Yes, Social Media Can Help Solve Your Truck Driver Recruitment Woes

But do align recruitment efforts with sound DOT compliance

Truck Driver Recruitment

It’s no secret that trucking companies are struggling to keep drivers behind the wheel and trucks on the road. The driver shortage is reaching epic proportions and shows no sign of slowing—which is why industry insiders are turning to every trick in the book, even launching blogs and social media campaigns.

Should you follow suit? Today’s transportation companies surely need every competitive edge they can get, affirms trucking industry veteran Mark Dixon. But it’s imperative that your truck driver retention efforts don’t cost you compliance with U.S. Department of Transportation (DOT) rules and regs—which apply equally whether you have 10 drivers or 1,000 drivers, he reminds.

In his AudioSolutionz virtual boot camp, “DOT Boot Camp 2018: Compliance, Recruiting & Retention of Drivers,” Dixon reveals what successful companies are doing right (and what not-so-successful companies are doing wrong) in their attempts to recruit and maintain a steady driver pool.

DOT Compliance: Have You Gone Through Your Checklist Lately?

Even established transport companies need to periodically review their DOT compliance, and a checklist is a great tool for evaluating your procedures, notes a TruckingOffice article.

And it’s not just DOT rules you must keep track of. “[I]f your business conducts state-to-state commerce, then it’s important to remember that the government requires you to comply with both the CDL [commercial driver’s license] and drug and alcohol checklists,” the article continues.

A partial to-do list for CDL requirements includes:

  • Make sure drivers are familiar with parts 40, 382, 383, 387, 390-397, and 399 of subchapter B, chapter 3, title 49 of the federal regulations code; these cover everything from special training to drug and alcohol testing
  • Complete both pre- and post-trip inspections of all your vehicles and document that you have done so in writing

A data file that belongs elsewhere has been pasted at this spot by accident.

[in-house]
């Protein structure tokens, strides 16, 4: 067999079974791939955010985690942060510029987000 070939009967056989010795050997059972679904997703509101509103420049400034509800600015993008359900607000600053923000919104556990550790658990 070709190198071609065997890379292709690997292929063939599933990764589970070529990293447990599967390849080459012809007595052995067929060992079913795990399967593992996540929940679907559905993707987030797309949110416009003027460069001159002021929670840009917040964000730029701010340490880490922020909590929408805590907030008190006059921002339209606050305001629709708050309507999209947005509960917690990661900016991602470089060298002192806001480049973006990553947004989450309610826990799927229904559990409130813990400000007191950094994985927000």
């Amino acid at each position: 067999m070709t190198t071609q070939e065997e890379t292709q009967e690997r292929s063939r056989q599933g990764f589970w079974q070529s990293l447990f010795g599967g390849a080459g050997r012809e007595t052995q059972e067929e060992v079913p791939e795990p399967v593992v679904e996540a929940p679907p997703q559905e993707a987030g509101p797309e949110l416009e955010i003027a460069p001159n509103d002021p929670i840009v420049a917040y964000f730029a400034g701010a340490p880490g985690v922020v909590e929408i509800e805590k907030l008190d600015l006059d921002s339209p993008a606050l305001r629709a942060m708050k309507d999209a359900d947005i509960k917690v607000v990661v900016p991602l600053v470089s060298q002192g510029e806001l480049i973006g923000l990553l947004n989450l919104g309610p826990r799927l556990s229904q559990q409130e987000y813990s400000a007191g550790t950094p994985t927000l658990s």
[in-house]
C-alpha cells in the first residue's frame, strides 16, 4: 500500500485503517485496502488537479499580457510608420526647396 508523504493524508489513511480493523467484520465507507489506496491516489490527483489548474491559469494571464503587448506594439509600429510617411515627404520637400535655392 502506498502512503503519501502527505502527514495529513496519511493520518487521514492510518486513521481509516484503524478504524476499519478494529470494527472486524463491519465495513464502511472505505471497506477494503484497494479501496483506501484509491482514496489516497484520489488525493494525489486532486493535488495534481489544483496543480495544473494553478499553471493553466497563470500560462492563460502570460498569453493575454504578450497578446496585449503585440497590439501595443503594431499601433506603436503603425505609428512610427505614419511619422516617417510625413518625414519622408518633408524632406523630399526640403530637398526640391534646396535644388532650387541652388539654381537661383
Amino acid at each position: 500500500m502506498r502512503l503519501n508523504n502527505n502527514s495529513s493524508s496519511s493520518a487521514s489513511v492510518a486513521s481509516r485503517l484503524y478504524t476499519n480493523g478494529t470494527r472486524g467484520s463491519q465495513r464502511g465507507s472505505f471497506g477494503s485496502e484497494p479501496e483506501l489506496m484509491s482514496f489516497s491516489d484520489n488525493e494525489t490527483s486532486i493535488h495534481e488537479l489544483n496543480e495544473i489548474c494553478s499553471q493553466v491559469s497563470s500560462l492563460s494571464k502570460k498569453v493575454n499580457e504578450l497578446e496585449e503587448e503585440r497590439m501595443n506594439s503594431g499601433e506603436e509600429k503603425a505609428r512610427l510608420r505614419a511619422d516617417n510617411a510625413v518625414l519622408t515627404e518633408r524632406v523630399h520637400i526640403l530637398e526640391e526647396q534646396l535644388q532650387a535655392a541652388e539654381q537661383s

• Keep up-to-date qualification records and safety performance histories for each driver
  • Document each driver’s hours of service
  • Create a regular vehicle maintenance program and make sure it’s followed
  • Ensure all vehicles are marked with their respective DOT numbers

Know Whether Your Conducing Intra- or Interstate Business

Don’t wait for a DOT auditor to come knocking before your evaluate (and make necessary improvements to) your DOT compliance program.

The first rule of business is to sort out which regs pertain to which vehicles. Note that vehicles used to transport property or passengers as part of a business fall under the rules for “commercial motor vehicles”—and so do those operating across state lines, notes Work Truck Online.

Pitfall: Tread carefully when parsing whether you must follow rules for intra- versus interstate commerce. “Companies operating intrastate are not off the hook,” Work Truck Online noted. “Many states have adopted most, if not all, interstate regulations.”

And definitions of interstate commerce are broad, the site added. For example, a truck transporting mail between two cities in the same state can be considered interstate if some of the mail came from outside the state.

Smart: Be sure to consult the state DOT website and your company’s legal counsel for more information.

Try These Truck Driver Recruitment Tips

Of course, DOT regulations don’t matter if you don’t have anyone in the driver’s seat. With thousands of jobs open, luring new drivers is key.

Hightower, an ad agency that specializes in truck driver recruitment, offers these 5 tips:

  • Invest in search engine marketing and don’t forget paid search results
  • Blog—or hire someone to blog for you—to help qualified truck drivers find your site
  • Use job boards and job aggregators
  • Conduct email campaigns
  • Engage potential recruits through your social media channels—this allows you to form relationships

The Keep Truckin blog also has some low-tech suggestions for fighting the driver shortage:

  • Pursue drivers whose qualities and values mesh well with your company
  • Offer competitive packages
  • Don’t forget perks (think: team-building exercises and performance-based rewards)
  • Establish a mentor program to shepherd new hires and curb early driver turnover
  • Don’t skimp on onboarding and training (especially on software)

The struggle to maintain DOT compliance and recruit and retain drivers is real, says Dixon—make sure your game is on-target to meet your goals.

To join the conference or see a replay, order a DVD or transcript, or read more
Jeff Schmerker
About Jeff Schmerker
Jeff has extensive professional experience writing on a variety of topics, from pharmaceutical research to environmental history. He has published more than a half-dozen books, and he has worked as a newspaper reporter, magazine editor and restaurant reviewer. He lives in Missoula, Montana with his wife and son.